Spider-Man: Buddy... [takes him out with a single kick] I don't even know who the $#% you are.
  • Cassandra Truth: Shocker and Scorpion don't believe that Spider-Man's suddenly gone Anti-Hero and confront him on Kingpin's payroll. After Peter kills Scorpion, Shocker realizes that Spidey is willing to kill and can only cower as Peter stands over Scorpion's corpse.
  • Catapult Nightmare: Peter's been having a lot of these lately. At one point, he accidentally shoves MJ against a wall when he wakes up.
  • Composite Character: Spidey's characterization in the comic is a mix of his usual self and Eddie during his early years as the Lethal Protector, being an Anti-Hero who has zero qualms about killing criminals after he murders Hobgoblin.
  • The Corruptible: The Symbiote tries to get Peter to see its way of thinking through nightmares, which leave the web-head with many sleepless nights and exhausted, both physically and mentally due to it taking him for a joyride to fight crime. It finally succeeds in turning him into a Terror Hero when Hobgoblin kills Aunt May and Spider-Man kills him in retaliation.
  • Continuity Nod: There's a lot of references to the storylines that were going on at the time, from MJ revealing that she's knows he's Spider-Man to the Black Cat realizing he cares about her.
  • Curb-Stomp Battle:
    • When the Kingpin sends Shocker and Scorpion after Spider-Man, the web-slinger brutally and effortlessly defeats them by suffocating Scorpion with his symbiote's biomass before turning his attention to Shocker and killing him as well.
    • The Sinister Six coordinate a battle plan in an attempt to kill Spider-Man, only for it to backfire spectacularly, with the wall-crawler slaughtering Mysterio, Rhino, and Electro and seriously wounding Eddie Brock. Only Kraven and a Spider-Slayer wielding Jameson are left in the fight and barely manage to get the symbiote off of Spider-Man by forcing him into a burning barn.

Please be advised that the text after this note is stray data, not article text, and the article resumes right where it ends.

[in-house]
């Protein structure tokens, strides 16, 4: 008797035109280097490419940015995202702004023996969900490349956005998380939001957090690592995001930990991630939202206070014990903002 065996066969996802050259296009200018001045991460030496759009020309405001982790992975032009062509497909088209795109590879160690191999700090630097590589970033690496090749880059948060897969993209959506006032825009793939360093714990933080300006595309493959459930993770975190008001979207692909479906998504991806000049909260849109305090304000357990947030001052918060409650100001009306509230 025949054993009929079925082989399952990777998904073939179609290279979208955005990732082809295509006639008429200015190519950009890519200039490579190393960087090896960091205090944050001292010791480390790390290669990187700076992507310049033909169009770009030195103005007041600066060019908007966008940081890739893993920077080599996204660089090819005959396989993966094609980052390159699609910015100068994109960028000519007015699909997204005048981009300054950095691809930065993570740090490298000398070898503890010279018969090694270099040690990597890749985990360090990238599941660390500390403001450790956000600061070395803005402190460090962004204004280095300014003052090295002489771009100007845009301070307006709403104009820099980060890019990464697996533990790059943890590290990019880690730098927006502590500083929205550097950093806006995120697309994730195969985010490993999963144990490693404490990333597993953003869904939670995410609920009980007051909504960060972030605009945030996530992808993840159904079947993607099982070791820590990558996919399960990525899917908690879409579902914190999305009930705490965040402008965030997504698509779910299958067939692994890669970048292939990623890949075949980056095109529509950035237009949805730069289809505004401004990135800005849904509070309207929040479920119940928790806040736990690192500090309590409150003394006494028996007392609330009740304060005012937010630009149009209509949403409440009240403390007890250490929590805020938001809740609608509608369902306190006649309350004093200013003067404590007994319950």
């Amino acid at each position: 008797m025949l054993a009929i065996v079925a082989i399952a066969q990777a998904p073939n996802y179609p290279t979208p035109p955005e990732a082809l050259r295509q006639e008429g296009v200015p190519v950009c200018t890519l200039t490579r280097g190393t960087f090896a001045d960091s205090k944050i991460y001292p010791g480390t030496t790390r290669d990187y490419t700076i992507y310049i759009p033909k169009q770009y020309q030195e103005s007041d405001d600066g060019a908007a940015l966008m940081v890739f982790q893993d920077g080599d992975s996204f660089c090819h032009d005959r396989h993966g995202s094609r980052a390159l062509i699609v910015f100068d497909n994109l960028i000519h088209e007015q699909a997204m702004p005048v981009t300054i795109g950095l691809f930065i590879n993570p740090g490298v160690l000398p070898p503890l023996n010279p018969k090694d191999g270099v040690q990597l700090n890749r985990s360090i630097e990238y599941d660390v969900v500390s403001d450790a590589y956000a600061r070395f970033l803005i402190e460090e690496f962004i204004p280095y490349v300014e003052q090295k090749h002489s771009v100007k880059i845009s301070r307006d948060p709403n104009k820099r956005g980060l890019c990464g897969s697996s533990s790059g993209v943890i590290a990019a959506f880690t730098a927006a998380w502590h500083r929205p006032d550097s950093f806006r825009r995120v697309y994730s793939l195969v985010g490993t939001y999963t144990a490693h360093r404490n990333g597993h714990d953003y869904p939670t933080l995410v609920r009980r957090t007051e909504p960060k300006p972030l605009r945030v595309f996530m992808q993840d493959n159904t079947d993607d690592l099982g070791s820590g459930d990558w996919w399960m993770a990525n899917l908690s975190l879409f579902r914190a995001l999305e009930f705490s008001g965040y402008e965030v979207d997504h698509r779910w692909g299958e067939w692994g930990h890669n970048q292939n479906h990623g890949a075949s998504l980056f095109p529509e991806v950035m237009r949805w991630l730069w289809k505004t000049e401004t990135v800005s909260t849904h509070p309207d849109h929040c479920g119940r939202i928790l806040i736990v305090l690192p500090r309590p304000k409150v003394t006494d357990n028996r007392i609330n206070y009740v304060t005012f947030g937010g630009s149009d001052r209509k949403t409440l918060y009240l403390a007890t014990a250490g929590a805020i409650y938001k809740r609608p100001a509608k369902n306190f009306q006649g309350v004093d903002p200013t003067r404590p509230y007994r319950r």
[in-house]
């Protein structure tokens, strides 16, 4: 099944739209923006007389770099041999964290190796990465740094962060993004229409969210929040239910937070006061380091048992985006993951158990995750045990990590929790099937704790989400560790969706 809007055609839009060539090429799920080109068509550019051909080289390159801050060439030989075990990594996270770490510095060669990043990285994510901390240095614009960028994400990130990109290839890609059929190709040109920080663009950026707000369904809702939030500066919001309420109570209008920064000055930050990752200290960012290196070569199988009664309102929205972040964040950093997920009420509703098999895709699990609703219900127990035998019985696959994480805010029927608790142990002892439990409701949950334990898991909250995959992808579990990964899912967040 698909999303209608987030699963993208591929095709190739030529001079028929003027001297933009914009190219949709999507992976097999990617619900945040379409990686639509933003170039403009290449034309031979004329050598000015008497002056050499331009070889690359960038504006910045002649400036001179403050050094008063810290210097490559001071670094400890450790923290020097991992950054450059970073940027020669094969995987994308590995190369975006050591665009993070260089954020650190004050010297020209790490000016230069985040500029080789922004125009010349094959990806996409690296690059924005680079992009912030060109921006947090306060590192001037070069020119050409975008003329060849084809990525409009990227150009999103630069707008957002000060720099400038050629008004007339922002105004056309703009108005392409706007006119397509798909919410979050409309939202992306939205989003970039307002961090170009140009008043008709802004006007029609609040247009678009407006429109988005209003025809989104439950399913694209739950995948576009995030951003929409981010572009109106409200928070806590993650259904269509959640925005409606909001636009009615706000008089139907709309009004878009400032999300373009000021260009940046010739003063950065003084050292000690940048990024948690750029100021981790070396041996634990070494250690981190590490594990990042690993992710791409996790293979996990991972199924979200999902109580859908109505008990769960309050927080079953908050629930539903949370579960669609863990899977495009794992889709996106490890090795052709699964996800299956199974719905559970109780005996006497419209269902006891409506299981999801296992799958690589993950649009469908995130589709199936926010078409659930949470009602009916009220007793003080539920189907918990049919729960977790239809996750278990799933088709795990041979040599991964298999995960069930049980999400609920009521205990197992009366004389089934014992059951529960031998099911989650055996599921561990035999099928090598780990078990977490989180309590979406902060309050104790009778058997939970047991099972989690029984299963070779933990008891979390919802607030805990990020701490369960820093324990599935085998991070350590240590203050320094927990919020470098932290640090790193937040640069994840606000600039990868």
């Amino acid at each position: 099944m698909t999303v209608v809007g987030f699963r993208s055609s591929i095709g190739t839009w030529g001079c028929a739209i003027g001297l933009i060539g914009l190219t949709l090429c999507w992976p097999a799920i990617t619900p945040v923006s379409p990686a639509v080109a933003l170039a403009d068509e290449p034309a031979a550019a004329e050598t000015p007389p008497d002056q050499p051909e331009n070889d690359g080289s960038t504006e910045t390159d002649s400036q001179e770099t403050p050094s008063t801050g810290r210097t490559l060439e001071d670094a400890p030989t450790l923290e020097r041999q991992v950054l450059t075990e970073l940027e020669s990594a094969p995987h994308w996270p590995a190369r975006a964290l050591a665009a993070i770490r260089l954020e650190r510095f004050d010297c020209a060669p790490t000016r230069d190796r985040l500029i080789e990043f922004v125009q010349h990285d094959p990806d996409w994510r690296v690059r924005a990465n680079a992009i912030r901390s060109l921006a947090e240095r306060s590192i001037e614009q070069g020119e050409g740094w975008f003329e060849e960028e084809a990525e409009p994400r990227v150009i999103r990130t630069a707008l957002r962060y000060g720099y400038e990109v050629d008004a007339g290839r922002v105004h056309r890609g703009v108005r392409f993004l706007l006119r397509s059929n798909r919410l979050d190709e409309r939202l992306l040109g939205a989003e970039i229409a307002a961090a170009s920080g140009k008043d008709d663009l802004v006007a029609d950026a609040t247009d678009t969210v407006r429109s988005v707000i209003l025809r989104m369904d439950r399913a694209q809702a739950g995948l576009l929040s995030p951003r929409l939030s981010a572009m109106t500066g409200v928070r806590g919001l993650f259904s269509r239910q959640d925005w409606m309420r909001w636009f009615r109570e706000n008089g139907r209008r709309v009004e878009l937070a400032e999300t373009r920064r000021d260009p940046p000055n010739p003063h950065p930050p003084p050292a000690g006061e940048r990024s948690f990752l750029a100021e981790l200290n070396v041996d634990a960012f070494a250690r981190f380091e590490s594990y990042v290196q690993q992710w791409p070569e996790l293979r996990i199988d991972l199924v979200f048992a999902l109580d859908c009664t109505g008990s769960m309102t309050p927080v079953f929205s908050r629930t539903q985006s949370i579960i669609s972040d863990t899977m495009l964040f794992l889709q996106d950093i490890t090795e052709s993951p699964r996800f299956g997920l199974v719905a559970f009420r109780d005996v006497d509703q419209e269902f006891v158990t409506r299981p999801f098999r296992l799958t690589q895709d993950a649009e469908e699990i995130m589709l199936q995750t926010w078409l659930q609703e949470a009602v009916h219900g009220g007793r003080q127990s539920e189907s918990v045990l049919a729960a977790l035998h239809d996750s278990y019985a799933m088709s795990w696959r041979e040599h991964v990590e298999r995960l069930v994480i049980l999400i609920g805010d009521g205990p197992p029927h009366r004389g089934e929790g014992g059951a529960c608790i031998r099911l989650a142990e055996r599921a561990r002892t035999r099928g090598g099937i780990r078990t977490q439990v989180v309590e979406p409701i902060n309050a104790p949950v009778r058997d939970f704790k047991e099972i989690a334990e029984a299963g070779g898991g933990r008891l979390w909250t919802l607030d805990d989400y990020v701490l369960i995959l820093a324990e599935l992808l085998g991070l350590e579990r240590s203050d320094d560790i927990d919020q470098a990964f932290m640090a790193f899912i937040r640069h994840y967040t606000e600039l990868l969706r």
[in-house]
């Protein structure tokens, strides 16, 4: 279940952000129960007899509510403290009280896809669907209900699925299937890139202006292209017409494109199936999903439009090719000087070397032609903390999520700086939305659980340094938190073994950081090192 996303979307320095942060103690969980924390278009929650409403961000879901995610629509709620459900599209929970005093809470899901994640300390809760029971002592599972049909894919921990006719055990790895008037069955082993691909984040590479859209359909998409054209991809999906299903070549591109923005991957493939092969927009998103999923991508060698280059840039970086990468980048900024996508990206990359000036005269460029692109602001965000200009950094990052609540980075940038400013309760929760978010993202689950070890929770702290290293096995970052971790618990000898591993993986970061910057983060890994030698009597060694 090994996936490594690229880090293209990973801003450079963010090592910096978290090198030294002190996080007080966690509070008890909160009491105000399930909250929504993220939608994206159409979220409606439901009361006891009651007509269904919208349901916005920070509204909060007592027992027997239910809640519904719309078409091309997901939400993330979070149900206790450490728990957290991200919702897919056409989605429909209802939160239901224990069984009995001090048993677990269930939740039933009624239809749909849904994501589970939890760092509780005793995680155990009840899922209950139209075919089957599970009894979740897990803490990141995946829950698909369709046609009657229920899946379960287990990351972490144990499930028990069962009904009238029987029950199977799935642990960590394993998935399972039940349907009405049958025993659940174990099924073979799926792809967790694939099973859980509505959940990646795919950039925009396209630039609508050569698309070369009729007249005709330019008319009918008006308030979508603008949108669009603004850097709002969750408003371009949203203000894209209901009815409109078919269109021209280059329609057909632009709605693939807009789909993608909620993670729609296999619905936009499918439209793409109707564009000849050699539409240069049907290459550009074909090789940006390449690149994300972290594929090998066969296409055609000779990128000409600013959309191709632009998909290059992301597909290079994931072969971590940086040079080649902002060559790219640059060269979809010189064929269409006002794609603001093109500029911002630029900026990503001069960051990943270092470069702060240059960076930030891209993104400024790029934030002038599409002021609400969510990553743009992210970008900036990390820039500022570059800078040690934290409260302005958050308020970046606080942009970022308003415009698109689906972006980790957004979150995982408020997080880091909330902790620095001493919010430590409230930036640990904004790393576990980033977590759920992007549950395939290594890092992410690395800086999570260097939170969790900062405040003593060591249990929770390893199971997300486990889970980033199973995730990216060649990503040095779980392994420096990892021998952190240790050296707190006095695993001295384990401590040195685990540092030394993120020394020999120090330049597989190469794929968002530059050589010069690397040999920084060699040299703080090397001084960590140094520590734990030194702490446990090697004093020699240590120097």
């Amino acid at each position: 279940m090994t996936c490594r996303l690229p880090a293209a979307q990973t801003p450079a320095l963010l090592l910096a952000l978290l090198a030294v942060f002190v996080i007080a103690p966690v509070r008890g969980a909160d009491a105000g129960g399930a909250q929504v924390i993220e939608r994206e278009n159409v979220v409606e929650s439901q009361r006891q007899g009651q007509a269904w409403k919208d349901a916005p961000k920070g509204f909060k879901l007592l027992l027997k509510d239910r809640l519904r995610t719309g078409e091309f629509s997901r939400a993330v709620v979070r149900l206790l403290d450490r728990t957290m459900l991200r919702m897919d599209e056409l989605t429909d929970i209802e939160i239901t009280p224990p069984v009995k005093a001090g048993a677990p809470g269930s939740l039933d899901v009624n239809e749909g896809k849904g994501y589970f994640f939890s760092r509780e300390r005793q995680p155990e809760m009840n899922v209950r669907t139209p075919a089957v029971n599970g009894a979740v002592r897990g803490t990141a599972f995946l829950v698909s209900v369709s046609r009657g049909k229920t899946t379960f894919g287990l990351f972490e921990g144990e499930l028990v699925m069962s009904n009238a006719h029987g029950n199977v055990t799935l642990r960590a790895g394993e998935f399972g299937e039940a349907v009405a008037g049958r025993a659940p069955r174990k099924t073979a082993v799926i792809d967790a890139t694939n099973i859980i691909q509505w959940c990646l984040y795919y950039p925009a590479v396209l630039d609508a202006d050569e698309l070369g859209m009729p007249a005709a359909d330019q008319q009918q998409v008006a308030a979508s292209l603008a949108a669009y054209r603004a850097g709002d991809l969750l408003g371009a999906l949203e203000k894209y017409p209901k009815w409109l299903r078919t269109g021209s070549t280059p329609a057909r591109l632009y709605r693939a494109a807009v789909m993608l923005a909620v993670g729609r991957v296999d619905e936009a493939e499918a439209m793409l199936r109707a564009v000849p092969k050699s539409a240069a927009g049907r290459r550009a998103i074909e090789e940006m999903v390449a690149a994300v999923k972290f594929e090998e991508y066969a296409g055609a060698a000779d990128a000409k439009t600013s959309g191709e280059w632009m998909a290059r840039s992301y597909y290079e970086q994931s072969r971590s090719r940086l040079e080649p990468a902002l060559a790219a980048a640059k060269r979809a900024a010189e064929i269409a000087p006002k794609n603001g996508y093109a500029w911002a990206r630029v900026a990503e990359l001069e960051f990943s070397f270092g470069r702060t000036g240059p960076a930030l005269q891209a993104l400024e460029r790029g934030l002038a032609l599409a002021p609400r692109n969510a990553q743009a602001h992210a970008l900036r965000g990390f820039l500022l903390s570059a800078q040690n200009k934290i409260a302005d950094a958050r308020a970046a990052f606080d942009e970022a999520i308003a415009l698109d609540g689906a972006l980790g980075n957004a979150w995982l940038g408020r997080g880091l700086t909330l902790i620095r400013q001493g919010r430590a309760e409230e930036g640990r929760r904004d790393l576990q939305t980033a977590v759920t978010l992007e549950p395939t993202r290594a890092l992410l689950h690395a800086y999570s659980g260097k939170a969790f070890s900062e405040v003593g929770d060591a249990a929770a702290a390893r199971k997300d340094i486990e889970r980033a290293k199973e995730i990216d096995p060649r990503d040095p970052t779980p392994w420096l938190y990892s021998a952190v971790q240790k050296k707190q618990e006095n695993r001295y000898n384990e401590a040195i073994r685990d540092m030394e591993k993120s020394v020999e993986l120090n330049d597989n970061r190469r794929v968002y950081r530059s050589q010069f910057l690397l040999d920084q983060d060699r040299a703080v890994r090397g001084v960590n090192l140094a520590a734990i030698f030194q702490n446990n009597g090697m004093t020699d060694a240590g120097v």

• Dark Is Not Evil: Peter goes full-on Anti-Hero after Aunt May's death at the hands of Hobgoblin, officially accepting the symbiote.
  • Dark Lord on Life Support: Spider-Man's attack leaves the Kingpin disfigured, blind in one eye, and reliant on a cane and a respirator.
  • Death by Adaptation: May Parker, Hobgoblin, Shocker, Scorpion, Mysterio, Rhino, Electro, Doctor Octopus, and Reed Richards are all killed in the course of this series.
  • The Dog Bites Back: After Hobgoblin's death, the Daily Bugle publishes another newspaper about whether Spider-Man really is a hero for his murder of the villain. Having endured Jameson's verbal slander and abuse long enough, Peter confronts Jameson, even going so far as to break his hand and threaten him not to publish another slander piece unless he wants him to break his other hand.
  • Enemy Mine: Jameson works with the Sinister Six to try and kill Spider-Man after he begins to murder his enemies. He doesn't like any of the criminals he's collaborating with and wants to see them behind bars, but acknowledges that Spider-Man has become a bigger threat than all of them combined.
  • Evil Costume Switch: Downplayed. Although he still tries to protect innocent people, Spidey's costume becomes more menacing in appearance shortly before he kills the Hobgoblin, featuring a pair of fangs that allude to both a real spider's and Venom's below his lenses, added bulk, claws, and writhing tendrils of symbiote biomass protruding from his torso.